What $30 prepaid plan? Link please. Seriously, I am not being snarky. I went to T-Mo and couldn't find a $30 prepaid plan. The best I found was a $50/month prepaid plan, but it was limited to like 250 Mb/month data on 4G/LTE.
43. _PHug_ (Posts: 395; Member since: 11 Oct 2011)
Can't find it on T-mo's web site easily but the plan is a partnership with Walmart.
49. lolrus (Posts: 29; Member since: 18 May 2013)
Yeah, that's what I'm referring to. You only get 5GB of 4g speeds and 100 minutes of talk. But you can just VoIP and 5GB is plenty for someone like me.
If I wasn't on a Verizon dealer plan it would be that one for me.
55. miles16852 (Posts: 213; Member since: 20 Oct 2011)
or google tmobile prepaid and you easily get,,,
30. Maxwell.R (Posts: 175; Member since: 20 Sep 2012)
The subsidy as it gets thrown around is a misnomer and not accurate.
13. wendygarett (unregistered)
Confusion is the greatest definition to define them.
We pay their confused plan, with confused money you paid till you lost count...
and what do we get? No unlocked bootloader... Jailed and fined us for secretly switched the unlocked Sims... Software update? help mercy what the hell is that?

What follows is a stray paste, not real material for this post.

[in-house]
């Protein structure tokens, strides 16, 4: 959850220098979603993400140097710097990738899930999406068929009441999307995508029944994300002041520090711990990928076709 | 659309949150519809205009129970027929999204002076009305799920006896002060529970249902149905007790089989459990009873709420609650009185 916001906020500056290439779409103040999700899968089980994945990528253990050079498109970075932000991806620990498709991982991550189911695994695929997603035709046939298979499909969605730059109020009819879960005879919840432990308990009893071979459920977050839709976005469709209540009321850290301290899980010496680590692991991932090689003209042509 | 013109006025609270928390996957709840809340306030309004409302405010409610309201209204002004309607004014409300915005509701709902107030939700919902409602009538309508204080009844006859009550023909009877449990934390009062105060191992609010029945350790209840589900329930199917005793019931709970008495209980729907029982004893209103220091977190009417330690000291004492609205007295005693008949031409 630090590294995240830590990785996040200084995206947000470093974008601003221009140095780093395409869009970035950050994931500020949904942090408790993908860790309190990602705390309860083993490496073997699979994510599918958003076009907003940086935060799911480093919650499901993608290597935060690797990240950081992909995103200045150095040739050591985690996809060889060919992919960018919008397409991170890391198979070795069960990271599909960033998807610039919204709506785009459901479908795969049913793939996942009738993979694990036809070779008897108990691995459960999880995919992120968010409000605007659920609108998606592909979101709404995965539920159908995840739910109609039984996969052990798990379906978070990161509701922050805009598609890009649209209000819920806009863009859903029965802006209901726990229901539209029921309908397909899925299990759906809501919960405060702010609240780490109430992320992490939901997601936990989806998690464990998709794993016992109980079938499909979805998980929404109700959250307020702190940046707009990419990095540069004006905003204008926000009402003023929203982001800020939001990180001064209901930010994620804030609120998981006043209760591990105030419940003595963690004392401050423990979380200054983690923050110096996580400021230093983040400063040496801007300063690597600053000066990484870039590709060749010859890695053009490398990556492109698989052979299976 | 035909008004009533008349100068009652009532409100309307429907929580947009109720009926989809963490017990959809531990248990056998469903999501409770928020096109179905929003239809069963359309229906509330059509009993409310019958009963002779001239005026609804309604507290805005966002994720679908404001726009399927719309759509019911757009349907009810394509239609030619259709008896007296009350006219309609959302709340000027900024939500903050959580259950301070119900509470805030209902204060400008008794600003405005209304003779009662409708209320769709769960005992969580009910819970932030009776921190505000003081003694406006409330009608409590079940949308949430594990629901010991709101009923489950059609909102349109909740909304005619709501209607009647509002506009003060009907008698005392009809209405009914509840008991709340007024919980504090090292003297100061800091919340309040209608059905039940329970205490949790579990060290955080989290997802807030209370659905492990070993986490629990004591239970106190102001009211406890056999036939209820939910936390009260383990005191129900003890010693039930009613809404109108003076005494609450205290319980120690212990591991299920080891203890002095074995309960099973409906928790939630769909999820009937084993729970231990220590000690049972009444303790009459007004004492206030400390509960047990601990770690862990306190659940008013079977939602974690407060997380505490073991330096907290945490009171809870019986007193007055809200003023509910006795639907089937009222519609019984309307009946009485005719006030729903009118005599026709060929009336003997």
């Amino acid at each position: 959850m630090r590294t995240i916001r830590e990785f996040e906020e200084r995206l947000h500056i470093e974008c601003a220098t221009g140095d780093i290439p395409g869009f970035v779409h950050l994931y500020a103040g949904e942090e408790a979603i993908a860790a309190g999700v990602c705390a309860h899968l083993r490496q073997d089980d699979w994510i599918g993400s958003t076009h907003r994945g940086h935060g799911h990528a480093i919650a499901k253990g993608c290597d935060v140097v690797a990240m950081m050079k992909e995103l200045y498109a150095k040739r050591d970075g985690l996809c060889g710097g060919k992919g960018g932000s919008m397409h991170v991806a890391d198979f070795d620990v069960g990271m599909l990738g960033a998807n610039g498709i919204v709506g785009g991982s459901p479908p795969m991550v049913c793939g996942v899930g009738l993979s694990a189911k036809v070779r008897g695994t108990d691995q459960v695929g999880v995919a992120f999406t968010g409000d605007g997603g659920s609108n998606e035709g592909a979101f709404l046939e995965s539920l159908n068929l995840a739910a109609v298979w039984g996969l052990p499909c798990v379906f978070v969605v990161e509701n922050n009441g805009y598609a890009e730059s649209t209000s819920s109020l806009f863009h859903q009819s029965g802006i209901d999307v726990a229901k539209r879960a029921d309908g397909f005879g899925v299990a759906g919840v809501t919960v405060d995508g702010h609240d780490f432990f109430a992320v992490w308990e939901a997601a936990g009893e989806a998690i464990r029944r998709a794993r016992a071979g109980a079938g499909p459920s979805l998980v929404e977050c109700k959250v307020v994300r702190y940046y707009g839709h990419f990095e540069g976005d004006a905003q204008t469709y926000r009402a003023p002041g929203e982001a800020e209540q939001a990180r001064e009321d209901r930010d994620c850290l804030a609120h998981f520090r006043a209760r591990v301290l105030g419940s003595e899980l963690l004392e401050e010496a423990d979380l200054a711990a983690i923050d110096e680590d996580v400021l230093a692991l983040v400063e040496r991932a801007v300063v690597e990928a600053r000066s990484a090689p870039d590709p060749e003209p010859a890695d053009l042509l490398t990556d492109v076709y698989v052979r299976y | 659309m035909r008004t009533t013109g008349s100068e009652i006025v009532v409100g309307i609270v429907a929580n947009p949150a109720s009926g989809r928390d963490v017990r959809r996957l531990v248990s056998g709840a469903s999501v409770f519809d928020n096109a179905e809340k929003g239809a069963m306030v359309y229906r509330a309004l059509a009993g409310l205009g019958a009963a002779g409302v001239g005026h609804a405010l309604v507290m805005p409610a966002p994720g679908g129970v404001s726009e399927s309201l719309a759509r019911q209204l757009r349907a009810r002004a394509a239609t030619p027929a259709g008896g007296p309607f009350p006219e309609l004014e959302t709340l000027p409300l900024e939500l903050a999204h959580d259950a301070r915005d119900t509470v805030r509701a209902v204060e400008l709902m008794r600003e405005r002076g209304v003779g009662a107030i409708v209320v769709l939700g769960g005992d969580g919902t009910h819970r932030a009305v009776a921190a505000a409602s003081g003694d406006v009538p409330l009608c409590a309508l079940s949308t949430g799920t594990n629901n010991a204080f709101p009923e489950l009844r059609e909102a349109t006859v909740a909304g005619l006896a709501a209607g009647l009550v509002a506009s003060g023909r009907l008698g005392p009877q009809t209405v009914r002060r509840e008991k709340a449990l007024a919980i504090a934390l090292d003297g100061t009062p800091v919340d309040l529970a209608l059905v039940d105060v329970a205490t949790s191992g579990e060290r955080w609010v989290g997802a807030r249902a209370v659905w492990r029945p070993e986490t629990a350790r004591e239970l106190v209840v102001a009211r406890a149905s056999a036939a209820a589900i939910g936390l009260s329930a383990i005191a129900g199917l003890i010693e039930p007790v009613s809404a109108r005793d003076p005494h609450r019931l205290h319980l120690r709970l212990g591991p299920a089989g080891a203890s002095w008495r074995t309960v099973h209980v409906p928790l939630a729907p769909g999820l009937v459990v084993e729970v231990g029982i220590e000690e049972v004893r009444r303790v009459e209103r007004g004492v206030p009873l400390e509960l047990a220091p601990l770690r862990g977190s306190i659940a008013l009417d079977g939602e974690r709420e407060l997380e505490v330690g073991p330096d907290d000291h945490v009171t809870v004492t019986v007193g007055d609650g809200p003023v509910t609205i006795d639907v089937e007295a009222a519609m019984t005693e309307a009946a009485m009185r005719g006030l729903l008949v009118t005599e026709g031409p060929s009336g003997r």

Call me a troll or whatever, I'm telling this just to alert some blind customers who pay extra for nothing, and end up financial crisis these day...
52. networkdood (Posts: 6326; Member since: 31 Mar 2010)
You are trolling and doing so incoherently.
16. Maxwell.R (Posts: 175; Member since: 20 Sep 2012)
I'm going to be tweaking some things to give the article some more breathing room. Hopefully that will help.
18. Whateverman (Posts: 3233; Member since: 17 May 2009)
Lmao! I hope so, cause I'm confused as hell! But the way I see it, since I've already opted for equipment coverage on my Note2, I may as well go to a Jump! Plan. It gives me the equipment protection I'm already paying for and the opportunity to upgrade early. Kinda looks like a win-win, but I'm not sure. If I choose to skip my upgrade and keep the phone the full 2 years, is it mine? Or do I still have to turn it in when I upgrade? If I pay the $20 for the whole 20 months, I assume it's mine!
23. lolrus (Posts: 29; Member since: 18 May 2013)
If I understand it correctly, you have the option (whenever you want to upgrade) of either paying off the phone or turning it in.
Could be wrong, but that makes sense to me.
26. Whateverman (Posts: 3233; Member since: 17 May 2009)
I hope you're right. That just makes sense. Thanks!
9. Cha7520 (Posts: 216; Member since: 31 Oct 2010)
I'm just going to by the Nexus 5 in Oct and buy a AT&T Sim card using Straight Talk for $45 unlimited...forget all the confusion! LOL
41. Droid_X_Doug (Posts: 5954; Member since: 22 Dec 2010)
Link? I saw AT&T offering a $60/month prepaid with unlimited talk and text and 3 Gb/month data. Is there a better option?
44. _PHug_ (Posts: 395; Member since: 11 Oct 2011)